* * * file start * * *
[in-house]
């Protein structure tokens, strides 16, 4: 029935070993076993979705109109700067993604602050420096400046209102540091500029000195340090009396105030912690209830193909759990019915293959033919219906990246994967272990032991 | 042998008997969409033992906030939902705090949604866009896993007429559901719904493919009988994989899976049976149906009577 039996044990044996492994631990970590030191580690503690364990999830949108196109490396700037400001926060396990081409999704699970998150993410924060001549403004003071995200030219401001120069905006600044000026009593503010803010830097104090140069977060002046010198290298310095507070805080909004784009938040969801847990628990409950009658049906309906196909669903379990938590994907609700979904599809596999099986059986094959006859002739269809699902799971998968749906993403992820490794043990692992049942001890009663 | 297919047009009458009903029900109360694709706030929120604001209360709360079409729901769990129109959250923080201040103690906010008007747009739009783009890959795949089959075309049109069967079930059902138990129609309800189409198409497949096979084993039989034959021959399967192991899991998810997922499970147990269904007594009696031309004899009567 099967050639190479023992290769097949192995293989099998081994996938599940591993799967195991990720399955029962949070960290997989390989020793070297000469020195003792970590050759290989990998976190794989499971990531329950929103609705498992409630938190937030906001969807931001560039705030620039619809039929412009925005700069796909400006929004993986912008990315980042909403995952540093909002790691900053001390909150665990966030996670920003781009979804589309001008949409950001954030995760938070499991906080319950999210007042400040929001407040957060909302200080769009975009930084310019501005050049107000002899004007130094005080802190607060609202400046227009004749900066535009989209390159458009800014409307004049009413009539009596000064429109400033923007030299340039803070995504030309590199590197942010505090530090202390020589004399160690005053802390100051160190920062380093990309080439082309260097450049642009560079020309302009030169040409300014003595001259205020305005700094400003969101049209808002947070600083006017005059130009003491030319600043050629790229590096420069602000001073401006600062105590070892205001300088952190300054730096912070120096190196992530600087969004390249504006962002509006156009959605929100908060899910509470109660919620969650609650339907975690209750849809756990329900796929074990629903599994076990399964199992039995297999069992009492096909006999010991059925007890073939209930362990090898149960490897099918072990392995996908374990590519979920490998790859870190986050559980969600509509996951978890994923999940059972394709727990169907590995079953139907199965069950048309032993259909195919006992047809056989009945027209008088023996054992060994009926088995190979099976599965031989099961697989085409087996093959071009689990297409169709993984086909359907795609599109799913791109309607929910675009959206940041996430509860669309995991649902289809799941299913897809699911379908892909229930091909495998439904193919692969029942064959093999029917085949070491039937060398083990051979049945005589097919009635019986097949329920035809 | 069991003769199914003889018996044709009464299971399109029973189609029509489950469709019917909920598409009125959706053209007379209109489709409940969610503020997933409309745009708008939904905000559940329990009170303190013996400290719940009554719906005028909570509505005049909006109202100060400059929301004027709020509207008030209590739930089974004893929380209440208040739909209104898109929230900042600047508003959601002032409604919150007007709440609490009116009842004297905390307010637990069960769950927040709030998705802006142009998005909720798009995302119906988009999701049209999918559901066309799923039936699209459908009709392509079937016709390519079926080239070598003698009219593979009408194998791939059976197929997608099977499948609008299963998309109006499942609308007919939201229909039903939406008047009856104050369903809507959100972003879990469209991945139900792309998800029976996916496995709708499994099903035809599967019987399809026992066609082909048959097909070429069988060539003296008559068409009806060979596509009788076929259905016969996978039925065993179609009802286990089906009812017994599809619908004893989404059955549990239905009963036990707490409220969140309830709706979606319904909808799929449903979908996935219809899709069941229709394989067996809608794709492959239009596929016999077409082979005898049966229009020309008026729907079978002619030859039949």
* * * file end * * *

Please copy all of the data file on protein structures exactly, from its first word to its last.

[in-house]
């Protein structure tokens, strides 16, 4: 029935070993076993979705109109700067993604602050420096400046209102540091500029000195340090009396105030912690209830193909759990019915293959033919219906990246994967272990032991 | 042998008997969409033992906030939902705090949604866009896993007429559901719904493919009988994989899976049976149906009577 039996044990044996492994631990970590030191580690503690364990999830949108196109490396700037400001926060396990081409999704699970998150993410924060001549403004003071995200030219401001120069905006600044000026009593503010803010830097104090140069977060002046010198290298310095507070805080909004784009938040969801847990628990409950009658049906309906196909669903379990938590994907609700979904599809596999099986059986094959006859002739269809699902799971998968749906993403992820490794043990692992049942001890009663 | 297919047009009458009903029900109360694709706030929120604001209360709360079409729901769990129109959250923080201040103690906010008007747009739009783009890959795949089959075309049109069967079930059902138990129609309800189409198409497949096979084993039989034959021959399967192991899991998810997922499970147990269904007594009696031309004899009567 099967050639190479023992290769097949192995293989099998081994996938599940591993799967195991990720399955029962949070960290997989390989020793070297000469020195003792970590050759290989990998976190794989499971990531329950929103609705498992409630938190937030906001969807931001560039705030620039619809039929412009925005700069796909400006929004993986912008990315980042909403995952540093909002790691900053001390909150665990966030996670920003781009979804589309001008949409950001954030995760938070499991906080319950999210007042400040929001407040957060909302200080769009975009930084310019501005050049107000002899004007130094005080802190607060609202400046227009004749900066535009989209390159458009800014409307004049009413009539009596000064429109400033923007030299340039803070995504030309590199590197942010505090530090202390020589004399160690005053802390100051160190920062380093990309080439082309260097450049642009560079020309302009030169040409300014003595001259205020305005700094400003969101049209808002947070600083006017005059130009003491030319600043050629790229590096420069602000001073401006600062105590070892205001300088952190300054730096912070120096190196992530600087969004390249504006962002509006156009959605929100908060899910509470109660919620969650609650339907975690209750849809756990329900796929074990629903599994076990399964199992039995297999069992009492096909006999010991059925007890073939209930362990090898149960490897099918072990392995996908374990590519979920490998790859870190986050559980969600509509996951978890994923999940059972394709727990169907590995079953139907199965069950048309032993259909195919006992047809056989009945027209008088023996054992060994009926088995190979099976599965031989099961697989085409087996093959071009689990297409169709993984086909359907795609599109799913791109309607929910675009959206940041996430509860669309995991649902289809799941299913897809699911379908892909229930091909495998439904193919692969029942064959093999029917085949070491039937060398083990051979049945005589097919009635019986097949329920035809 | 069991003769199914003889018996044709009464299971399109029973189609029509489950469709019917909920598409009125959706053209007379209109489709409940969610503020997933409309745009708008939904905000559940329990009170303190013996400290719940009554719906005028909570509505005049909006109202100060400059929301004027709020509207008030209590739930089974004893929380209440208040739909209104898109929230900042600047508003959601002032409604919150007007709440609490009116009842004297905390307010637990069960769950927040709030998705802006142009998005909720798009995302119906988009999701049209999918559901066309799923039936699209459908009709392509079937016709390519079926080239070598003698009219593979009408194998791939059976197929997608099977499948609008299963998309109006499942609308007919939201229909039903939406008047009856104050369903809507959100972003879990469209991945139900792309998800029976996916496995709708499994099903035809599967019987399809026992066609082909048959097909070429069988060539003296008559068409009806060979596509009788076929259905016969996978039925065993179609009802286990089906009812017994599809619908004893989404059955549990239905009963036990707490409220969140309830709706979606319904909808799929449903979908996935219809899709069941229709394989067996809608794709492959239009596929016999077409082979005898049966229009020309008026729907079978002619030859039949």